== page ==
Tuesday, May 1, 2012

Apple Doubles Down on Bad Password Policy

A coworker had her iPhone stolen this morning, so I thought it would be an appropriate time to update my "Find my Phone" settings. In the process, I wanted to create a new, more secure password for my Apple account. I don't know if it was the fact it was first thing in the morning, that I had low blood sugar or that this policy is genuinely idiotic, but seeing Apple's new password requirements put me into a near apoplectic rage.

Requirements: 1 capital letter, 1 lowercase letter, 1 number.

Honestly, this is just awful. The chances I will now forget this nonsense password are now very, very high, and I will have to rely on the horrid security questions I filled out just last week. Which, for the record, I got wrong today when I was prompted by iCloud. Proving my point rather well, I'd argue.

Also, for the record, I'd like to point out that, in particular, the uppercase lowercase distinction is extremely poor password policy. First off, it does not substantially add to the complexity of brute forcing a password. Testing a possible character set of 62 (a-z + A-Z + 0-9) against an 8 character password is not much more computationally burdensome than testing a possible character set of 36 (a-z + 0-9): (62^8)/(36^9) = 2.14†. This means, that for ALL the added security of requiring one capital letter in an 8 character password, that effect is almost negated by adding a single additional character to a password without capital requirements. Let's take this math further. If you add two characters to a password that is only alphabetic, without a numeric requirement, a 10 character password is almost exactly as secure as an 8 character password with these absurd requirements((62^8) / (26^10) = 1.55). Compound this with the fact that, truly, there is no consistent way to attach meaning to capitals, and you have a truly ridiculous requirement. What capitalization schema are people supposed to use so that they will remember what characters to capitalize? camelCaps? StrictCamelCaps? evEryThiRd? No one will ever remember this, and, additionally, if you are smart, rather than trying to brute force a password, you will run through these common capitalization schemes and reduce the time to guess a password. So, in other words, the only meaningful way to include capitalization in a password, in order to make brute force attacks harder, is for it to follow no pattern whatsoever. Good luck remembering that.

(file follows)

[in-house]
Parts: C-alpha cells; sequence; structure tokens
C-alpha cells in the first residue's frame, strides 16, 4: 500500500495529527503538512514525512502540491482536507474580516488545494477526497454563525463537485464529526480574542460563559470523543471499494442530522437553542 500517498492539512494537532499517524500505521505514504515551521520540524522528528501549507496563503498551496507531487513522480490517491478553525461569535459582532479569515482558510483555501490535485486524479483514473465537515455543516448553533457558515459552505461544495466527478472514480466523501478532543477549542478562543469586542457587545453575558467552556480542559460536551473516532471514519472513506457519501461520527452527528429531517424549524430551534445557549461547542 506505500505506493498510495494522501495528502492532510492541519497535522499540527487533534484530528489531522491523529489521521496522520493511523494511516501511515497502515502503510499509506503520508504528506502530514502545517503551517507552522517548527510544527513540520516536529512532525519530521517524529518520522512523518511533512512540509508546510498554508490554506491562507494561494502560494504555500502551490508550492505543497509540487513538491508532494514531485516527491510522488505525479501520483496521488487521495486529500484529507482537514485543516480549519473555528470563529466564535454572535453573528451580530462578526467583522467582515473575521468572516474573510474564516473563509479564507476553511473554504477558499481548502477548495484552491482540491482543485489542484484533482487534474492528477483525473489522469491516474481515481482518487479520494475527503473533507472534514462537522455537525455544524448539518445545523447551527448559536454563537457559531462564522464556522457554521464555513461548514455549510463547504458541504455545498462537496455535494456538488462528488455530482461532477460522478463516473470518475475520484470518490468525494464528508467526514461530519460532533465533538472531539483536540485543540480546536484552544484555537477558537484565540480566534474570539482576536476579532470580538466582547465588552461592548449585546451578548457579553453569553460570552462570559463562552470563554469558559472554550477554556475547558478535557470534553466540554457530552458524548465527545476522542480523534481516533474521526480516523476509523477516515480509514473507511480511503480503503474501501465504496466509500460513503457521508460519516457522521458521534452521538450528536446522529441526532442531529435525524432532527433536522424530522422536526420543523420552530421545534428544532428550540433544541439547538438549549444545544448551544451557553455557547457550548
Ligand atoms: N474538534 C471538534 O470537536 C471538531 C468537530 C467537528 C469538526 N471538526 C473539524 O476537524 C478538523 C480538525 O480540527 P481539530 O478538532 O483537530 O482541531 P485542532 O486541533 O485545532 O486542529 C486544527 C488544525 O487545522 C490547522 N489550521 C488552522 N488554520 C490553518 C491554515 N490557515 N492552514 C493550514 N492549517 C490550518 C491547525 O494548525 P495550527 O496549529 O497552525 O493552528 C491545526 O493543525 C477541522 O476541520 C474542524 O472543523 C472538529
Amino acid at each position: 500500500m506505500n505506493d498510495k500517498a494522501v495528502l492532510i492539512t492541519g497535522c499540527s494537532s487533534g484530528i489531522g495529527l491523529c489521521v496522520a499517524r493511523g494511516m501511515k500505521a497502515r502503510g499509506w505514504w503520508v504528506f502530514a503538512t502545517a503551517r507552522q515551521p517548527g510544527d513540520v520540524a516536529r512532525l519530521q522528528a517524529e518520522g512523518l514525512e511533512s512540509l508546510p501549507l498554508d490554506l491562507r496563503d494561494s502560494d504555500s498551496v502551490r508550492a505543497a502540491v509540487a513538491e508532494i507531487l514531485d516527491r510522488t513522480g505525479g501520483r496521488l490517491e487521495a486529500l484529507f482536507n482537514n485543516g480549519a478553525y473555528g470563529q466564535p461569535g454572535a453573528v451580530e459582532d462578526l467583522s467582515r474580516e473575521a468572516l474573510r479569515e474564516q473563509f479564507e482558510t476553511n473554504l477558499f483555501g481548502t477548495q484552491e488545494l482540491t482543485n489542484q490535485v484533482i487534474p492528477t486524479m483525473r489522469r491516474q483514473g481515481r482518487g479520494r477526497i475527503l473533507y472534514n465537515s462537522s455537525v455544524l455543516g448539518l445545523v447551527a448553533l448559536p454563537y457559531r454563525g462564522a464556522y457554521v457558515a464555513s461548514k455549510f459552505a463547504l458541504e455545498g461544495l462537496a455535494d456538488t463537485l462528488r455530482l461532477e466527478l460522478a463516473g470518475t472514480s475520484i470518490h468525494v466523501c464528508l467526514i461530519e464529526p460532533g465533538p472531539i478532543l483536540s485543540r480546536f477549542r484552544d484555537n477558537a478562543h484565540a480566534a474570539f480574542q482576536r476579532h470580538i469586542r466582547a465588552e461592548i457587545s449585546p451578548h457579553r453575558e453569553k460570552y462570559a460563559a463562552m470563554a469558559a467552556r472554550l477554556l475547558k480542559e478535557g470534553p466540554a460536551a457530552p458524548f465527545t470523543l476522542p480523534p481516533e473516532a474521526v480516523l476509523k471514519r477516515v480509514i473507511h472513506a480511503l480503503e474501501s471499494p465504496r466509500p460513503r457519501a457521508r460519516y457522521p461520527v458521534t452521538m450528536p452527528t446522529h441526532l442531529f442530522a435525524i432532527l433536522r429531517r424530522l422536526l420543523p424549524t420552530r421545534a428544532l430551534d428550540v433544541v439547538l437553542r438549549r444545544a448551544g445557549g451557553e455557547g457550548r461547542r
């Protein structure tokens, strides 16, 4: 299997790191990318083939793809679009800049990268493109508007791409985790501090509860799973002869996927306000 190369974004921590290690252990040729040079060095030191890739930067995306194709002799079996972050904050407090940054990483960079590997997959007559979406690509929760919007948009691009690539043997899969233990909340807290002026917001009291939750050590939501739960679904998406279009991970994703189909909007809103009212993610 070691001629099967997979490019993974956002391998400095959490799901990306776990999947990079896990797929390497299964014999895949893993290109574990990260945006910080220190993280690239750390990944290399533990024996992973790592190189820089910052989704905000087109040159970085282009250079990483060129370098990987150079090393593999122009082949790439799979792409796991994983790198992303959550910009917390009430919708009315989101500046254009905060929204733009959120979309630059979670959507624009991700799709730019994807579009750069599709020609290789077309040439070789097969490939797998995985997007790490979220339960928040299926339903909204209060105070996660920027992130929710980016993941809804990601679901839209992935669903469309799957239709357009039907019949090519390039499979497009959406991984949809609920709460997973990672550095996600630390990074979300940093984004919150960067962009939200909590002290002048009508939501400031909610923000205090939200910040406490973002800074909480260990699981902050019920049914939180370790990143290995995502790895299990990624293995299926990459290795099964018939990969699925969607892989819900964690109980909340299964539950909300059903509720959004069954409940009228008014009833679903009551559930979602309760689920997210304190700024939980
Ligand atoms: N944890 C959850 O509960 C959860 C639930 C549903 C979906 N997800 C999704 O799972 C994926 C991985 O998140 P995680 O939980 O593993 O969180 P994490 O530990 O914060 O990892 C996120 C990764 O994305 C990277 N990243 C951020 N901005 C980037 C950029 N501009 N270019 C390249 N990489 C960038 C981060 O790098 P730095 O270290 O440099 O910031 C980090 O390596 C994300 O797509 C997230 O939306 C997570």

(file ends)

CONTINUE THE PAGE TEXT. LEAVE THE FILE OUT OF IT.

So, in conclusion, a message to Apple: a 10 character, plain english password is almost identically as secure as an 8 character password that meets your absurd requirements. So, do us a favor: up the minimum password length, rather than make us type L1k3tHIs.

†When rules are added to password requirements, they should introduce something like an order of magnitude more complexity, ideally, two. A single digit factor increase in computational complexity, especially in the neighborhood of 2, is just not worth it. The time frame (hours, days, months) to brute force a password won't be changed by a factor like this. So, if the goal is to make brute forcing not worthwhile, you need something that changes the time frame dramatically, i.e., from hours to weeks or from days to months. A factor of ~2 will simply not accomplish this.

No comments:

Post a Comment